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Development Scenarios for the North and Baltic Sea Grid - A Welfare Economic Analysis

  • Jonas Egerer
  • Friedrich Kunz
  • Christian von Hirschhausen

The North and Baltic Sea Grid is one of the largest pan-European infrastructure projects raising high hopes regarding the potential of harnessing large amounts of renewable electricity, but also concerns about the implementation in largely nationally dominated regulatory regimes. The paper develops three idealtype development scenarios and quantifies the technical-economic effects: i) the Status quo in which engagement in the North and Baltic Sea is largely nationally driven; ii) a Trade scenario dominated by bilateral contracts and point-to-point connections; and iii) a Meshed scenario of fully interconnected cables both in the North Sea and the Baltic Sea, a truly pan-European infrastructure. We find that in terms of overall welfare, the meshed solution is superior; however, from a distributional perspective there are losers of such a scheme, e.g. the incumbent electricity generators in France, Germany, and Poland, and the consumers in low-price countries, e.g. Norway and Sweden. Merchant transmission financing, based on congestion rents only, does not seem to be a sustainable option to provide sufficient network capacities, and much of the investment will have to be regulated to come about. We also find strong interdependencies between offshore grid expansion and the subsequent onshore network.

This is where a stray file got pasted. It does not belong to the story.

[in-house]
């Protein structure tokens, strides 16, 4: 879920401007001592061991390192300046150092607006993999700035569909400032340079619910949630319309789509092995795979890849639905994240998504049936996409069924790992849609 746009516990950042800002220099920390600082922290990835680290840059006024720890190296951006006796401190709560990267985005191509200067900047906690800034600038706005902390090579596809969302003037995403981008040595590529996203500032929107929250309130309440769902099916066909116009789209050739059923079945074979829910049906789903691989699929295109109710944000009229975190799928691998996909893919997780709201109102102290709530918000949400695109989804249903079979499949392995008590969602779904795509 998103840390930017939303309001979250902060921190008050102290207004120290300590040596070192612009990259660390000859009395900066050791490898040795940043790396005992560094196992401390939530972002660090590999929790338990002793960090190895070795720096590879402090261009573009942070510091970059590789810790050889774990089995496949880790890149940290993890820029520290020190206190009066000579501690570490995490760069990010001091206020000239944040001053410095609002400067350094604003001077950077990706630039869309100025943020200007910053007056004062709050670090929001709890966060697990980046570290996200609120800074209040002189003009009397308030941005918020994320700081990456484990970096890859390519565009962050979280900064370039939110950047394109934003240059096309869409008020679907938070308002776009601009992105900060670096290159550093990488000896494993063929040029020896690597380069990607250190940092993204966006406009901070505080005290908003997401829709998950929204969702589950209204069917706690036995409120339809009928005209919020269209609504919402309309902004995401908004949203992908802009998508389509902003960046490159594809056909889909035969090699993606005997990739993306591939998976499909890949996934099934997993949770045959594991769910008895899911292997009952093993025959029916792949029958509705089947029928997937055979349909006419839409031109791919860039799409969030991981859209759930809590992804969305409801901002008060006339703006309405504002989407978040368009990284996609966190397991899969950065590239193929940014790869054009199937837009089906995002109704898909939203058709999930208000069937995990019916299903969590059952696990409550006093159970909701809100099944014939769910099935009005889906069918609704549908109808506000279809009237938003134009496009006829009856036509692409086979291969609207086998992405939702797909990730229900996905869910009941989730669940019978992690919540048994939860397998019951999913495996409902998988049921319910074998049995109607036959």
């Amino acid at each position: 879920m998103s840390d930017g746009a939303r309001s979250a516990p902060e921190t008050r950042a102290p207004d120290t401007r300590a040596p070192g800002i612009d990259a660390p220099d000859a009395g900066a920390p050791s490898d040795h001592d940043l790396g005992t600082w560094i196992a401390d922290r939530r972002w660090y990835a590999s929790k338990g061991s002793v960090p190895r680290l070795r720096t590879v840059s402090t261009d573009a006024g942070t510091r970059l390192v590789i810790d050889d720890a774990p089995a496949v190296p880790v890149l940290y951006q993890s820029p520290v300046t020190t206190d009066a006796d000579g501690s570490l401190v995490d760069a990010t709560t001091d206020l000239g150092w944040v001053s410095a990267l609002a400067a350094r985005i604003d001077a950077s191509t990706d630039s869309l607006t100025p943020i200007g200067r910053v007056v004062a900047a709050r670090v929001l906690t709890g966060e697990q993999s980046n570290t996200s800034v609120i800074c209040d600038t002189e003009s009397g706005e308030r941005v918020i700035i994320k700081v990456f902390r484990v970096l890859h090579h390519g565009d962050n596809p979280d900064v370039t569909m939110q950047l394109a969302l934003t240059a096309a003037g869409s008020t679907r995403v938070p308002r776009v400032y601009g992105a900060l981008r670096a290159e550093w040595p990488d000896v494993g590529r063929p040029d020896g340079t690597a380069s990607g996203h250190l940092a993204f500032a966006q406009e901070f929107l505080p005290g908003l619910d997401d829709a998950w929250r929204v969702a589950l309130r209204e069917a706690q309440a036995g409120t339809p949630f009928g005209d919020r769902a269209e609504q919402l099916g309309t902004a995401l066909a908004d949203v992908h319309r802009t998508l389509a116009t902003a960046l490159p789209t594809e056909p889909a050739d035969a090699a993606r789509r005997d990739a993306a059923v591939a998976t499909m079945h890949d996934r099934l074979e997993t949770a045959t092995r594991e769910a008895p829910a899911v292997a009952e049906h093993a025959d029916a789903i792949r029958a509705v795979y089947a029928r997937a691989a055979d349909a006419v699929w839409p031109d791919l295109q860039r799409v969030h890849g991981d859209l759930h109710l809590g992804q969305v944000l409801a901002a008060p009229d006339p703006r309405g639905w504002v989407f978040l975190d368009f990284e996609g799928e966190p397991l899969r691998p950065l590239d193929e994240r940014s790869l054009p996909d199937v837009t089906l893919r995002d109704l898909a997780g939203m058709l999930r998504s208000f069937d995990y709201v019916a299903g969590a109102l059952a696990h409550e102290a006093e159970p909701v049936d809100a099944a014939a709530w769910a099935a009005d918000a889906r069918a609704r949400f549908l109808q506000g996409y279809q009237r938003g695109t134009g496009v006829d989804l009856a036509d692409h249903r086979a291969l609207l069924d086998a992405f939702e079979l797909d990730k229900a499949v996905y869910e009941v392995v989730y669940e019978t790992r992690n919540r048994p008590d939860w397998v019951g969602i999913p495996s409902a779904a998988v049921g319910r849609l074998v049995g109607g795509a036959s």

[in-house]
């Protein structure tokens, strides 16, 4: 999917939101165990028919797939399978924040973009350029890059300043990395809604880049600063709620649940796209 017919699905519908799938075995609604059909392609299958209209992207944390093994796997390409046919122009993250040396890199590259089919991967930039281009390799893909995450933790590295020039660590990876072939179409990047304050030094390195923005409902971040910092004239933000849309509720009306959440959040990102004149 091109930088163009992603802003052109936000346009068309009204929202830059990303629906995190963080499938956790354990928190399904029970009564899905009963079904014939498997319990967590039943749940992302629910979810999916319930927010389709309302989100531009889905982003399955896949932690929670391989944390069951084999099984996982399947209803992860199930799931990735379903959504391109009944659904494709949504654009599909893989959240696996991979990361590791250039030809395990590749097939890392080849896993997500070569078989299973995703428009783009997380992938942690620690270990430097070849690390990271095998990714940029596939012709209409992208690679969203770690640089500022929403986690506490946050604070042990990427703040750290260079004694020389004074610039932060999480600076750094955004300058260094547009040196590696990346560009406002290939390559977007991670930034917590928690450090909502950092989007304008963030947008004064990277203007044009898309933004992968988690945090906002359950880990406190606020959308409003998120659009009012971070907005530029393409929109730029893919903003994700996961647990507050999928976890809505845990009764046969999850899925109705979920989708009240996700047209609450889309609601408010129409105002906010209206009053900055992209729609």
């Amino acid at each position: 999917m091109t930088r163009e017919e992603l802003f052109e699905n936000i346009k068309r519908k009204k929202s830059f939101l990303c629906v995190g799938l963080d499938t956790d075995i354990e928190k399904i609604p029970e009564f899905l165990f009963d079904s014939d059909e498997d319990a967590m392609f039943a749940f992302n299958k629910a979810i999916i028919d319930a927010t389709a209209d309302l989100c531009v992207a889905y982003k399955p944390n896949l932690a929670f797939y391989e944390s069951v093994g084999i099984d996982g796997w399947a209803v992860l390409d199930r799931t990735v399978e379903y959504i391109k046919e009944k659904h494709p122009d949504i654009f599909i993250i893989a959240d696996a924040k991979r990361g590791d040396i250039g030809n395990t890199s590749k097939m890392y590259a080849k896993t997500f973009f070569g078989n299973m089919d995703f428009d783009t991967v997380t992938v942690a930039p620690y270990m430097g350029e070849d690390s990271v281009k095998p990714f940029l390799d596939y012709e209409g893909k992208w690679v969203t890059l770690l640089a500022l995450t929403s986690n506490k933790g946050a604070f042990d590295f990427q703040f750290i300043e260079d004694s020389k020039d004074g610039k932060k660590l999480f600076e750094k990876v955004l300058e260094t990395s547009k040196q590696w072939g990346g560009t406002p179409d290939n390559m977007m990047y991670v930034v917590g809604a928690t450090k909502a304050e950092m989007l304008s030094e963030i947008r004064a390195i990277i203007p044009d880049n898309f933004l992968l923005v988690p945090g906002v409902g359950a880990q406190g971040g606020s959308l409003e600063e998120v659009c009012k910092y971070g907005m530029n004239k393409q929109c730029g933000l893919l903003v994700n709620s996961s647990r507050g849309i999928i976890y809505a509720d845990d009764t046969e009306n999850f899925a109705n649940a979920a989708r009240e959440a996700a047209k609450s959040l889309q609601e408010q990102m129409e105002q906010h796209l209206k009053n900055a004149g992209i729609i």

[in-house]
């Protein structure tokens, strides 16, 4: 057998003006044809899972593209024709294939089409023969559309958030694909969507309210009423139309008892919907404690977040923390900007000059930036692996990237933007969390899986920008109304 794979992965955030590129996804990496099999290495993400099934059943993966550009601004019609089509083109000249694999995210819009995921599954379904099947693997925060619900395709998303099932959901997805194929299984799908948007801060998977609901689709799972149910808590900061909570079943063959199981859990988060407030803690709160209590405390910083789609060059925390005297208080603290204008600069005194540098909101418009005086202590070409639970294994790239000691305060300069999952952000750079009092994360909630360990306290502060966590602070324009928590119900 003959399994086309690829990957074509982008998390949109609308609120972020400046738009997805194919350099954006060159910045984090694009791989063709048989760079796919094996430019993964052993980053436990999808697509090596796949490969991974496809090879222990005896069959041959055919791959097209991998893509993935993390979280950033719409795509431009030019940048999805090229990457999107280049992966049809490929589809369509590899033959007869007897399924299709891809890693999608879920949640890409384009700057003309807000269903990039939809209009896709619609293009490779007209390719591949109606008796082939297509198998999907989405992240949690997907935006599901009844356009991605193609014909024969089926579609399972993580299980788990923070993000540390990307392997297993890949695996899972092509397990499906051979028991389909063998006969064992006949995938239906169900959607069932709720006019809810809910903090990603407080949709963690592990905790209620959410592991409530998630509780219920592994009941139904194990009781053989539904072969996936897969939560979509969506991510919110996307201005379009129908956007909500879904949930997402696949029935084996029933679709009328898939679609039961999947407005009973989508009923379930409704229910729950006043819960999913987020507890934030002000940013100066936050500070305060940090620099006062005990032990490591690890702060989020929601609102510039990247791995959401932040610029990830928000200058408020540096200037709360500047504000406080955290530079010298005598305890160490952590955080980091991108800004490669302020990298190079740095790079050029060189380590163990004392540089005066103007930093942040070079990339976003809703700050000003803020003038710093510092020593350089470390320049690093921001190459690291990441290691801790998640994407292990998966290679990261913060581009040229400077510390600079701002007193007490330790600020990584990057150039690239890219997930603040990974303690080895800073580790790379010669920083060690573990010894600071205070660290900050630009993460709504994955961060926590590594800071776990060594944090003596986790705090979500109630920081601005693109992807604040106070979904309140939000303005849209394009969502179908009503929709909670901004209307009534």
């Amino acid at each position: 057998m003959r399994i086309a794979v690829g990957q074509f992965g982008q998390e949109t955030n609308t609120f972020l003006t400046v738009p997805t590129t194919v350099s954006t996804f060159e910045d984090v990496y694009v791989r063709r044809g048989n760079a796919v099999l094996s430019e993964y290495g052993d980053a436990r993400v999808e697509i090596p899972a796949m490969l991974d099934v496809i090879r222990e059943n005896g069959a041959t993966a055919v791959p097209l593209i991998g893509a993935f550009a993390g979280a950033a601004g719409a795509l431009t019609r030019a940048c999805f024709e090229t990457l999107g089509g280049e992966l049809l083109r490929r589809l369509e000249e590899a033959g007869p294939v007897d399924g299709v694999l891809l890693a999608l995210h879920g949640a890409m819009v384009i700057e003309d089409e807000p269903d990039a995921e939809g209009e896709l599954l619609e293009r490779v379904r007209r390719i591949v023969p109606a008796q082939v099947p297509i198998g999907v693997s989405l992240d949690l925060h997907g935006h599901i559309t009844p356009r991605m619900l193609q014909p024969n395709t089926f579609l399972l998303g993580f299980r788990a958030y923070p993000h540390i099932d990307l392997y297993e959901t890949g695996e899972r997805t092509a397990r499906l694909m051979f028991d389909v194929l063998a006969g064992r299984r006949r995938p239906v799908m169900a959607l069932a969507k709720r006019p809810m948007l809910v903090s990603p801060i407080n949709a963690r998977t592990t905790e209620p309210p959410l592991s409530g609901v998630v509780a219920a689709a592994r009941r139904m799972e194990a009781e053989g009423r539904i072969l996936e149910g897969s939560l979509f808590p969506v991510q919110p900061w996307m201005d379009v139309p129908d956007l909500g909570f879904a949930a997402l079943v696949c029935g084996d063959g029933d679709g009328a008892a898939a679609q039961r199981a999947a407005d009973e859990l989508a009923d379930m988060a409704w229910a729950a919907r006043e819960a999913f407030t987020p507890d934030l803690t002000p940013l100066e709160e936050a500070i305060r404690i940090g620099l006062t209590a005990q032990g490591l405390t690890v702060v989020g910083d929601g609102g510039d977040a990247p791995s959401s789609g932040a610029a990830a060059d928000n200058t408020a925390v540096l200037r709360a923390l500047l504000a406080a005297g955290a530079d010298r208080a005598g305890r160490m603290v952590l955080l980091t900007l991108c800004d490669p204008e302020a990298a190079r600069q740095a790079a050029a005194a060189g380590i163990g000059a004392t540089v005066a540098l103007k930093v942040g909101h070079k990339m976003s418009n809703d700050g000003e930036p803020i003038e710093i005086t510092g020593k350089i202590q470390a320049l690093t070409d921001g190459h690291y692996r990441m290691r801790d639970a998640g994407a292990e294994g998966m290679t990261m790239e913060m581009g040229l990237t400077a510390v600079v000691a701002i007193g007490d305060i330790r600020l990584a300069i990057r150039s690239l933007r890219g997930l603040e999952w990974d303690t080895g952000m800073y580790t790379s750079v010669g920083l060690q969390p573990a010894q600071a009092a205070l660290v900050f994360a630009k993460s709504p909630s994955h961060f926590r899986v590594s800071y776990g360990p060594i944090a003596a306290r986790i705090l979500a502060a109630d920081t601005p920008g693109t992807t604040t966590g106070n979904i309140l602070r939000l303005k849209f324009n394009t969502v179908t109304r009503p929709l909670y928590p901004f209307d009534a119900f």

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Paper provided by European University Institute in its series RSCAS Working Papers with number 2012/69.

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Date of creation: 01 Dec 2012
Date of revision:
Handle: RePEc:rsc:rsceui:2012/69
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  1. Florian Leuthold & Hannes Weigt & Christian Hirschhausen, 2012. "A Large-Scale Spatial Optimization Model of the European Electricity Market," Networks and Spatial Economics, Springer, vol. 12(1), pages 75-107, March.
  2. Malaguzzi Valeri, Laura, 2009. "Welfare and competition effects of electricity interconnection between Ireland and Great Britain," Energy Policy, Elsevier, vol. 37(11), pages 4679-4688, November.
  3. Brunekreeft, Gert & Neuhoff, Karsten & Newbery, David, 2005. "Electricity transmission: An overview of the current debate," Utilities Policy, Elsevier, vol. 13(2), pages 73-93, June.
  4. Turvey, Ralph, 2006. "Interconnector economics," Energy Policy, Elsevier, vol. 34(13), pages 1457-1472, September.
  5. de Nooij, Michiel, 2011. "Social cost-benefit analysis of electricity interconnector investment: A critical appraisal," Energy Policy, Elsevier, vol. 39(6), pages 3096-3105, June.
  6. Nardi, Paolo, 2012. "Transmission network unbundling and grid investments: Evidence from the UCTE countries," Utilities Policy, Elsevier, vol. 23(C), pages 50-58.
  7. Parail, V., 2010. "Properties of Electricity Prices and the Drivers of Interconnector Revenue," Cambridge Working Papers in Economics 1059, Faculty of Economics, University of Cambridge.
  8. Brunekreeft, Gert, 2005. "Regulatory issues in merchant transmission investment," Utilities Policy, Elsevier, vol. 13(2), pages 175-186, June.
  9. Doorman, Gerard L. & Frøystad, Dag Martin, 2013. "The economic impacts of a submarine HVDC interconnection between Norway and Great Britain," Energy Policy, Elsevier, vol. 60(C), pages 334-344.
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